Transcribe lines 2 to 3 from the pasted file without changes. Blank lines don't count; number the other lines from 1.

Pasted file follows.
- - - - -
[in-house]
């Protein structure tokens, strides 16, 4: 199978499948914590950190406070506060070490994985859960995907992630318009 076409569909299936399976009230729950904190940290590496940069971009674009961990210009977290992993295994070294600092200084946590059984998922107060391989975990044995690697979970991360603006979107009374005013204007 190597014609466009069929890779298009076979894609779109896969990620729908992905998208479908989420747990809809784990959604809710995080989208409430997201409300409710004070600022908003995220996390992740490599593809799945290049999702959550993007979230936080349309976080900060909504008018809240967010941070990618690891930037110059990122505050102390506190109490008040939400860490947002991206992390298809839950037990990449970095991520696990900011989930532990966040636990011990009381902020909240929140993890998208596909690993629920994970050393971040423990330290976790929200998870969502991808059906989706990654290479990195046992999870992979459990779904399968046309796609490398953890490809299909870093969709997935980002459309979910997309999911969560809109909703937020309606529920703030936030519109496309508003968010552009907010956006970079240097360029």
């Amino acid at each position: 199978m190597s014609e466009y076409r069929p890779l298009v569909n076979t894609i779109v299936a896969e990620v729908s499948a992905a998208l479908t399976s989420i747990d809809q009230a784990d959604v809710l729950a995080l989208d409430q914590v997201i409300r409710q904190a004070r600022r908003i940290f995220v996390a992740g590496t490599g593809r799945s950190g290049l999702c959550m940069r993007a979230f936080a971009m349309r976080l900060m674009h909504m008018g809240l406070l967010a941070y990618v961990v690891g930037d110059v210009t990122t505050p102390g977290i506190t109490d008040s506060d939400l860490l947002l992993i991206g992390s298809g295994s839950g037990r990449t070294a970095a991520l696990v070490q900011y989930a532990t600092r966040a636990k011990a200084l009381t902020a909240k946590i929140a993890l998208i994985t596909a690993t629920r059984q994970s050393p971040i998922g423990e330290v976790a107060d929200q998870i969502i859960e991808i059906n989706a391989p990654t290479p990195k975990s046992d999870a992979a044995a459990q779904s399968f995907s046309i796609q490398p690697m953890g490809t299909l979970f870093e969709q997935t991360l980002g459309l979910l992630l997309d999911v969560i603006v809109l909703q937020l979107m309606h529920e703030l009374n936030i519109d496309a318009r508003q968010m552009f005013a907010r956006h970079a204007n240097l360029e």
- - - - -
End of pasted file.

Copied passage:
């Protein structure tokens, strides 16, 4: 199978499948914590950190406070506060070490994985859960995907992630318009 076409569909299936399976009230729950904190940290590496940069971009674009961990210009977290992993295994070294600092200084946590059984998922107060391989975990044995690697979970991360603006979107009374005013204007 190597014609466009069929890779298009076979894609779109896969990620729908992905998208479908989420747990809809784990959604809710995080989208409430997201409300409710004070600022908003995220996390992740490599593809799945290049999702959550993007979230936080349309976080900060909504008018809240967010941070990618690891930037110059990122505050102390506190109490008040939400860490947002991206992390298809839950037990990449970095991520696990900011989930532990966040636990011990009381902020909240929140993890998208596909690993629920994970050393971040423990330290976790929200998870969502991808059906989706990654290479990195046992999870992979459990779904399968046309796609490398953890490809299909870093969709997935980002459309979910997309999911969560809109909703937020309606529920703030936030519109496309508003968010552009907010956006970079240097360029």
């Amino acid at each position: 199978m190597s014609e466009y076409r069929p890779l298009v569909n076979t894609i779109v299936a896969e990620v729908s499948a992905a998208l479908t399976s989420i747990d809809q009230a784990d959604v809710l729950a995080l989208d409430q914590v997201i409300r409710q904190a004070r600022r908003i940290f995220v996390a992740g590496t490599g593809r799945s950190g290049l999702c959550m940069r993007a979230f936080a971009m349309r976080l900060m674009h909504m008018g809240l406070l967010a941070y990618v961990v690891g930037d110059v210009t990122t505050p102390g977290i506190t109490d008040s506060d939400l860490l947002l992993i991206g992390s298809g295994s839950g037990r990449t070294a970095a991520l696990v070490q900011y989930a532990t600092r966040a636990k011990a200084l009381t902020a909240k946590i929140a993890l998208i994985t596909a690993t629920r059984q994970s050393p971040i998922g423990e330290v976790a107060d929200q998870i969502i859960e991808i059906n989706a391989p990654t290479p990195k975990s046992d999870a992979a044995a459990q779904s399968f995907s046309i796609q490398p690697m953890g490809t299909l979970f870093e969709q997935t991360l980002g459309l979910l992630l997309d999911v969560i603006v809109l909703q937020l979107m309606h529920e703030l009374n936030i519109d496309a318009r508003q968010m552009f005013a907010r956006h970079a204007n240097l360029e």